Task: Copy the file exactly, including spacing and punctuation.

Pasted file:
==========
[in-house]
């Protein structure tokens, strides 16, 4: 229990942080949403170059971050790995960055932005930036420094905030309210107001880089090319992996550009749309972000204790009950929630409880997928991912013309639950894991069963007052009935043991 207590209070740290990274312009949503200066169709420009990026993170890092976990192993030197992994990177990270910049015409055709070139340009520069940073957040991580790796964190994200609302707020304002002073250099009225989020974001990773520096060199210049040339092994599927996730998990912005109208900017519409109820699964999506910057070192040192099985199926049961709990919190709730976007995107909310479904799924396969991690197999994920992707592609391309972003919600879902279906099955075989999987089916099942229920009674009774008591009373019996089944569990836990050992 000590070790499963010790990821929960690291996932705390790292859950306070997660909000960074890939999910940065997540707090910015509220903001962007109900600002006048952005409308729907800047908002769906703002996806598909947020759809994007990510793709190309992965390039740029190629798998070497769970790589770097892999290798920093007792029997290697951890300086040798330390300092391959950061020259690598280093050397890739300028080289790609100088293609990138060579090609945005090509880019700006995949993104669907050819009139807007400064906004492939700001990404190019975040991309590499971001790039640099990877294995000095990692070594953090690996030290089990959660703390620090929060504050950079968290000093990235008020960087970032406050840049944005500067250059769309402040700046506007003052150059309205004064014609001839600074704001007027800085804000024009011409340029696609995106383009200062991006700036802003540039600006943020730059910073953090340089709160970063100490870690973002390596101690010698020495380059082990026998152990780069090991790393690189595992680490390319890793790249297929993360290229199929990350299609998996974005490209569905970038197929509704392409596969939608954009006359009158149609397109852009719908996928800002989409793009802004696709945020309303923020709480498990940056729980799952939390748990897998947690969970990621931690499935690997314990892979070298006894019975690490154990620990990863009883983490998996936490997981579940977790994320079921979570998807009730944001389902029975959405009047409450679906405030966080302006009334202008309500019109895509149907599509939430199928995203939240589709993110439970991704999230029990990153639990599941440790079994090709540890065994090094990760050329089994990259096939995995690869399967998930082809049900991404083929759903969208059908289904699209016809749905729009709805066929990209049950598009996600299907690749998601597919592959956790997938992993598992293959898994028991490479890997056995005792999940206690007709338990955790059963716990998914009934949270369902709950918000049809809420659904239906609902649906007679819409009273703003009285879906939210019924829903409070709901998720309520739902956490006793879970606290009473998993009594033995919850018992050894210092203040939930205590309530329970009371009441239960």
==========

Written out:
[in-house]
């Protein structure tokens, strides 16, 4: 229990942080949403170059971050790995960055932005930036420094905030309210107001880089090319992996550009749309972000204790009950929630409880997928991912013309639950894991069963007052009935043991 207590209070740290990274312009949503200066169709420009990026993170890092976990192993030197992994990177990270910049015409055709070139340009520069940073957040991580790796964190994200609302707020304002002073250099009225989020974001990773520096060199210049040339092994599927996730998990912005109208900017519409109820699964999506910057070192040192099985199926049961709990919190709730976007995107909310479904799924396969991690197999994920992707592609391309972003919600879902279906099955075989999987089916099942229920009674009774008591009373019996089944569990836990050992 000590070790499963010790990821929960690291996932705390790292859950306070997660909000960074890939999910940065997540707090910015509220903001962007109900600002006048952005409308729907800047908002769906703002996806598909947020759809994007990510793709190309992965390039740029190629798998070497769970790589770097892999290798920093007792029997290697951890300086040798330390300092391959950061020259690598280093050397890739300028080289790609100088293609990138060579090609945005090509880019700006995949993104669907050819009139807007400064906004492939700001990404190019975040991309590499971001790039640099990877294995000095990692070594953090690996030290089990959660703390620090929060504050950079968290000093990235008020960087970032406050840049944005500067250059769309402040700046506007003052150059309205004064014609001839600074704001007027800085804000024009011409340029696609995106383009200062991006700036802003540039600006943020730059910073953090340089709160970063100490870690973002390596101690010698020495380059082990026998152990780069090991790393690189595992680490390319890793790249297929993360290229199929990350299609998996974005490209569905970038197929509704392409596969939608954009006359009158149609397109852009719908996928800002989409793009802004696709945020309303923020709480498990940056729980799952939390748990897998947690969970990621931690499935690997314990892979070298006894019975690490154990620990990863009883983490998996936490997981579940977790994320079921979570998807009730944001389902029975959405009047409450679906405030966080302006009334202008309500019109895509149907599509939430199928995203939240589709993110439970991704999230029990990153639990599941440790079994090709540890065994090094990760050329089994990259096939995995690869399967998930082809049900991404083929759903969208059908289904699209016809749905729009709805066929990209049950598009996600299907690749998601597919592959956790997938992993598992293959898994028991490479890997056995005792999940206690007709338990955790059963716990998914009934949270369902709950918000049809809420659904239906609902649906007679819409009273703003009285879906939210019924829903409070709901998720309520739902956490006793879970606290009473998993009594033995919850018992050894210092203040939930205590309530329970009371009441239960």